Patrick Carlson is a big burly fellow of 49 years. He’s well liked by friends and family, who know him affectionately as “Bear.” He likes children, which is a good thing, because he has seven of his own.
There’s just one other thing: he’s a carnie.
For many, the word brings up images of con artists hustling children and adults alike out of a hard-earned dollar. People think of them as travelers without proper homes living out of tents, possibly in need of a shower.
As a veteran of more than 20 years as a carnival worker, Carlson has heard it all before.
“People say we’re robbing them,” he said, as he manned the slide at the Kandiyohi County Fair in Willmar on Friday. “I say, ‘no, you’re giving us your money.’ Besides, they’re getting something in return. They get the enjoyment of it.”
Carlson is one of many carnival workers who moved into town on Tuesday. They came in out of Rock City in a caravan of trucks towing trailers packed with all the amusements of the midway: the ferris wheel, the tic tac toe games, the space-age Gravitron.
Overseeing the whole operation is 3rd generation carnival worker John Magel, the owner of Magel Carnival Midways. His grandfather, Leo Magel, started a concession stand on Harriet Island in the 20s. Just two generations and 80 years later, and his grandson John Magel is the lord of the midway.
You wouldn’t know it to look at him. On Friday, he was deep frying corn dogs at the Carousel Grill on the midway with his wife Darleyne. But the two, along with their sons, John Jr. and Justin, own all the rides and games of chance currently at the fair. They employ dozens of workers to man them. For six months out of the year, they all live on the road –– traveling to fairs around Minnesota.
“We’re all kind of a big family,” said Darleyne.
In some cases, that’s literal. A lot of the workers are members of the Magel clan. Nearly all are from the area around Pine City north of the Twin Cities.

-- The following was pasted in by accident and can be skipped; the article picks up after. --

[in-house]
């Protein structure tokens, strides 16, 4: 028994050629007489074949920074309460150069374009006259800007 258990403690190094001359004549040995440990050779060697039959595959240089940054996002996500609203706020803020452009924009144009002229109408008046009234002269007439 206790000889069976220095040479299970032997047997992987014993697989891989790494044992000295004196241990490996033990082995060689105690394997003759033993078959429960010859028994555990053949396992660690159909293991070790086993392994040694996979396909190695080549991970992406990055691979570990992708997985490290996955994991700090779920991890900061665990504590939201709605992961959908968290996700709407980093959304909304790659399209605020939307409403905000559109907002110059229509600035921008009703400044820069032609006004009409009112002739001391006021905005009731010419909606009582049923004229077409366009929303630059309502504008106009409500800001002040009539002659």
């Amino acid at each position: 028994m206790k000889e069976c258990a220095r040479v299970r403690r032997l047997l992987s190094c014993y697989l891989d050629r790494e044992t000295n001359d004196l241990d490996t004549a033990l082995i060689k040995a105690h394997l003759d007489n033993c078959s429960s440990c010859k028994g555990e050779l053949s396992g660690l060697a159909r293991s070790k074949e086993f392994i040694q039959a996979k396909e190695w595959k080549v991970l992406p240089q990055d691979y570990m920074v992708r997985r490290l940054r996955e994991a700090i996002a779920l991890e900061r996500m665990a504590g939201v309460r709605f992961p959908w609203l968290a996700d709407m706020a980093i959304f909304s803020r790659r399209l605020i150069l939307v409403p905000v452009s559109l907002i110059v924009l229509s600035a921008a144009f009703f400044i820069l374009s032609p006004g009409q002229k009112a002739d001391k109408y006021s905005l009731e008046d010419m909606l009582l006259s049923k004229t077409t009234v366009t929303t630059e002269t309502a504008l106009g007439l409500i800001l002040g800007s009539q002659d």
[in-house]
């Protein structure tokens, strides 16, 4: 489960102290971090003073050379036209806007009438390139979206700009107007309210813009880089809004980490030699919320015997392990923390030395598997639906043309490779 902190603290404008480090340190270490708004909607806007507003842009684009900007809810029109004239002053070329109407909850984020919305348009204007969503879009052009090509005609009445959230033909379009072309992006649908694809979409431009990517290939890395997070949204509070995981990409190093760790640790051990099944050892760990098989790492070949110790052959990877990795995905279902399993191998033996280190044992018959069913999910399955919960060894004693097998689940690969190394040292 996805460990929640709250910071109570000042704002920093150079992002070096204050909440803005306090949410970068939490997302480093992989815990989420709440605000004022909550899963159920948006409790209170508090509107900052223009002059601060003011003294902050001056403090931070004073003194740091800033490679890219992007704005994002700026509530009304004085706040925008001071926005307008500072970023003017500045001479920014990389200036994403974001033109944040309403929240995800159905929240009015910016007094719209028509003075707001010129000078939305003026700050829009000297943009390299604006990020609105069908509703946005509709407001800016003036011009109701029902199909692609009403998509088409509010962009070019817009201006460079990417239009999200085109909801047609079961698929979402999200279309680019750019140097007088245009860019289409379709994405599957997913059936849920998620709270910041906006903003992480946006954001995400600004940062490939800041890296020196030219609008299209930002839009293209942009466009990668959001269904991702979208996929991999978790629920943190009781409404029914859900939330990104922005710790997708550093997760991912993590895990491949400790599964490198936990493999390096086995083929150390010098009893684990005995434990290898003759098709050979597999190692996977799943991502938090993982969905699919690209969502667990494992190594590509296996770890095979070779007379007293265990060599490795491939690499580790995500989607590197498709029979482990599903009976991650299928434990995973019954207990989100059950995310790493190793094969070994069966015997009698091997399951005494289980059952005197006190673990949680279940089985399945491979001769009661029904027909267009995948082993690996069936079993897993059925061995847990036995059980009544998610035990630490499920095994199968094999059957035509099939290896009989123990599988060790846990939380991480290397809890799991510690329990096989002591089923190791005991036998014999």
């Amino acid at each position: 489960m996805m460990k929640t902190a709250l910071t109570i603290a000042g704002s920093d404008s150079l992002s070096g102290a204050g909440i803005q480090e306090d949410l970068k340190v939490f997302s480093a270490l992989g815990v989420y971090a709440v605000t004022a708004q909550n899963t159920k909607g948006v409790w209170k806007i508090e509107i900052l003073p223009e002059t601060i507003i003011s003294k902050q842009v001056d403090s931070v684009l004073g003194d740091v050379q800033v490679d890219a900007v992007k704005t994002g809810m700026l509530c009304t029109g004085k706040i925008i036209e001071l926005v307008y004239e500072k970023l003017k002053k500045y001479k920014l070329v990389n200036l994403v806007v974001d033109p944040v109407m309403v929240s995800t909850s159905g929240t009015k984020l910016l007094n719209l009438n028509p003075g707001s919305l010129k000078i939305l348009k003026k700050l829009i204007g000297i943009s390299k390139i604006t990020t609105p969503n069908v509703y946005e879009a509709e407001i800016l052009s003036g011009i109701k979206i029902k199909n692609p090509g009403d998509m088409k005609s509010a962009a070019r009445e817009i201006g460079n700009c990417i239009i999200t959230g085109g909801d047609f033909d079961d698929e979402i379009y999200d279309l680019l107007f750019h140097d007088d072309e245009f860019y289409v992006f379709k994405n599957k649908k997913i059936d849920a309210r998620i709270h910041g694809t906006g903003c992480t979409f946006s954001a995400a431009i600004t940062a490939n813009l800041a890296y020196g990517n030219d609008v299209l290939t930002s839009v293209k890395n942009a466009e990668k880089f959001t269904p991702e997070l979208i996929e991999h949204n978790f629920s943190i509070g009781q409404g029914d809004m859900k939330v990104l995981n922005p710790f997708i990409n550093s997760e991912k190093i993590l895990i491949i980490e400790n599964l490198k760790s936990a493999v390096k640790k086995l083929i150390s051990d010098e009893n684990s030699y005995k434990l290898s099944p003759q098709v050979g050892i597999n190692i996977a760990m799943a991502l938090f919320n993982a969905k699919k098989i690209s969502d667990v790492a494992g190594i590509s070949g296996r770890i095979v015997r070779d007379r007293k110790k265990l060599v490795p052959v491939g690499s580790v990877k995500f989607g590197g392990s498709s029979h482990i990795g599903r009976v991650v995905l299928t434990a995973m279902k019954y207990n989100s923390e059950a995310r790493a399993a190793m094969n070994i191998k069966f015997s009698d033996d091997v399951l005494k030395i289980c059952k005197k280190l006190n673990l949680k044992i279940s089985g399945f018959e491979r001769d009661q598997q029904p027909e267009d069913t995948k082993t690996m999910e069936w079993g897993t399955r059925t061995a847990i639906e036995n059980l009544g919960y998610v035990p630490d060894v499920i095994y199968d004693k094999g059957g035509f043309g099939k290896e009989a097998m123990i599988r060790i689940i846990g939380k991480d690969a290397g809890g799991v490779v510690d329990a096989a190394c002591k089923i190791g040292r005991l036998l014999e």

John said that the reputation of carnival workers as troublemakers isn’t representative of the workers who travel with him.
“This is a pretty good crew we have working for us, so we don’t have much trouble,” he said.
That said, there are still the occasional problems with noise or drinking violations. That can’t be helped, he said.
“They just work for us,” he said. “We can’t control how they act.”
Many of the workers have been with them for many years, said John. People like Patrick “Bear” Carlson and Todd LaPointe, who came out to operate the tilt-a-whirl when he was just 15. Today, he’s 45, and still travels with the Magels every summer. This year at the Kandiyohi County Fair, he’s operating the spider ride.
LaPointe, who lives in Northeast Minneapolis, said that living on the road for half the year can be tough on the mind and spirit. It doesn’t pay well, either. The payoff, he said, comes in the enjoyment of the kids who go on the rides and play the games.
“We’re all natural born entertainers,” he said. “If you’re not, you shouldn’t be out here.”
And LaPointe takes his job as entertainer very seriously. He’s a member of an association of carnival workers based out of Florida called the Greater Tampa Showmen’s Association, which meets at banquets throughout the year, swapping stories and sharing ideas on how to better entertain and sell to carnival visitors.
It’s all part of the job, he said. Not unlike that of a salesman, or any other occupation for that matter.
“We’re regular people,” he said. “Just like everybody else.”